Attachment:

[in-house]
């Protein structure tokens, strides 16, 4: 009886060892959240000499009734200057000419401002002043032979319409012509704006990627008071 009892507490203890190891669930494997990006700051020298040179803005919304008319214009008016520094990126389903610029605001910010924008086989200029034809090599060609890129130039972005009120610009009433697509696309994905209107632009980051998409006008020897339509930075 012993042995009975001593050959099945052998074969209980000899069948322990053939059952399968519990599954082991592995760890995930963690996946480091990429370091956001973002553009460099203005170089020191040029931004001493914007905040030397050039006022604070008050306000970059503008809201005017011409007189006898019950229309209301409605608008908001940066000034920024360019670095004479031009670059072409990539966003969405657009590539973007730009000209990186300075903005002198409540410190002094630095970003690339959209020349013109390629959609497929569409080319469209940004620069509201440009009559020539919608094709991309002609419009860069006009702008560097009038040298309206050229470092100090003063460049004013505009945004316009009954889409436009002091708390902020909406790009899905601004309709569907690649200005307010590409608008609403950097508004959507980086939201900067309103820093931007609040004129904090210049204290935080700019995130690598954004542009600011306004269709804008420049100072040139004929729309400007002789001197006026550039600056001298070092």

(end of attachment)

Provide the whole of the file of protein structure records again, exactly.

[in-house]
């Protein structure tokens, strides 16, 4: 009886060892959240000499009734200057000419401002002043032979319409012509704006990627008071 009892507490203890190891669930494997990006700051020298040179803005919304008319214009008016520094990126389903610029605001910010924008086989200029034809090599060609890129130039972005009120610009009433697509696309994905209107632009980051998409006008020897339509930075 012993042995009975001593050959099945052998074969209980000899069948322990053939059952399968519990599954082991592995760890995930963690996946480091990429370091956001973002553009460099203005170089020191040029931004001493914007905040030397050039006022604070008050306000970059503008809201005017011409007189006898019950229309209301409605608008908001940066000034920024360019670095004479031009670059072409990539966003969405657009590539973007730009000209990186300075903005002198409540410190002094630095970003690339959209020349013109390629959609497929569409080319469209940004620069509201440009009559020539919608094709991309002609419009860069006009702008560097009038040298309206050229470092100090003063460049004013505009945004316009009954889409436009002091708390902020909406790009899905601004309709569907690649200005307010590409608008609403950097508004959507980086939201900067309103820093931007609040004129904090210049204290935080700019995130690598954004542009600011306004269709804008420049100072040139004929729309400007002789001197006026550039600056001298070092």